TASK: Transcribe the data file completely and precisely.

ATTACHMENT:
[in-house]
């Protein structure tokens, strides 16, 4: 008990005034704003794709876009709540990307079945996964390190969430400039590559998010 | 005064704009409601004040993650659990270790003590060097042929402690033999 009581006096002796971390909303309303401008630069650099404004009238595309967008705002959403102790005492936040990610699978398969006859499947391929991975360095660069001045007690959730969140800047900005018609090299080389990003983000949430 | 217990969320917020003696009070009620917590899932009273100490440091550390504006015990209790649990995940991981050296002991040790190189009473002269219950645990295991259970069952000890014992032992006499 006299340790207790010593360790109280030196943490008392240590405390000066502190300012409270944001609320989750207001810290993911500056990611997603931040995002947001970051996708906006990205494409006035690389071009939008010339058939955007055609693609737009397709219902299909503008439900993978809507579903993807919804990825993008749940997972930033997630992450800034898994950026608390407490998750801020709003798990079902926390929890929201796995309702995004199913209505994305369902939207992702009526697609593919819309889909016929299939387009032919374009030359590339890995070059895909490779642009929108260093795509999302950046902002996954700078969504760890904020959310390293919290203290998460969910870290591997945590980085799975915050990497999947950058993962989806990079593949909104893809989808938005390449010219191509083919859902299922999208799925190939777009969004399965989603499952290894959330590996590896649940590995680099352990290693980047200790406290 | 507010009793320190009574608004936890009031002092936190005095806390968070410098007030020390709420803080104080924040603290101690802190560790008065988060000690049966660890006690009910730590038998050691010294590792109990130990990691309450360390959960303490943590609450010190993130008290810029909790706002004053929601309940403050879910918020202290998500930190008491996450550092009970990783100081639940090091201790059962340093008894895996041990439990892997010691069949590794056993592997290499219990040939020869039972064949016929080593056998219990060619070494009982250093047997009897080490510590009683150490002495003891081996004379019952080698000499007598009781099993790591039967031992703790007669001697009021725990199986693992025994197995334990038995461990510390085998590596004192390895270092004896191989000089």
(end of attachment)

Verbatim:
[in-house]
């Protein structure tokens, strides 16, 4: 008990005034704003794709876009709540990307079945996964390190969430400039590559998010 | 005064704009409601004040993650659990270790003590060097042929402690033999 009581006096002796971390909303309303401008630069650099404004009238595309967008705002959403102790005492936040990610699978398969006859499947391929991975360095660069001045007690959730969140800047900005018609090299080389990003983000949430 | 217990969320917020003696009070009620917590899932009273100490440091550390504006015990209790649990995940991981050296002991040790190189009473002269219950645990295991259970069952000890014992032992006499 006299340790207790010593360790109280030196943490008392240590405390000066502190300012409270944001609320989750207001810290993911500056990611997603931040995002947001970051996708906006990205494409006035690389071009939008010339058939955007055609693609737009397709219902299909503008439900993978809507579903993807919804990825993008749940997972930033997630992450800034898994950026608390407490998750801020709003798990079902926390929890929201796995309702995004199913209505994305369902939207992702009526697609593919819309889909016929299939387009032919374009030359590339890995070059895909490779642009929108260093795509999302950046902002996954700078969504760890904020959310390293919290203290998460969910870290591997945590980085799975915050990497999947950058993962989806990079593949909104893809989808938005390449010219191509083919859902299922999208799925190939777009969004399965989603499952290894959330590996590896649940590995680099352990290693980047200790406290 | 507010009793320190009574608004936890009031002092936190005095806390968070410098007030020390709420803080104080924040603290101690802190560790008065988060000690049966660890006690009910730590038998050691010294590792109990130990990691309450360390959960303490943590609450010190993130008290810029909790706002004053929601309940403050879910918020202290998500930190008491996450550092009970990783100081639940090091201790059962340093008894895996041990439990892997010691069949590794056993592997290499219990040939020869039972064949016929080593056998219990060619070494009982250093047997009897080490510590009683150490002495003891081996004379019952080698000499007598009781099993790591039967031992703790007669001697009021725990199986693992025994197995334990038995461990510390085998590596004192390895270092004896191989000089």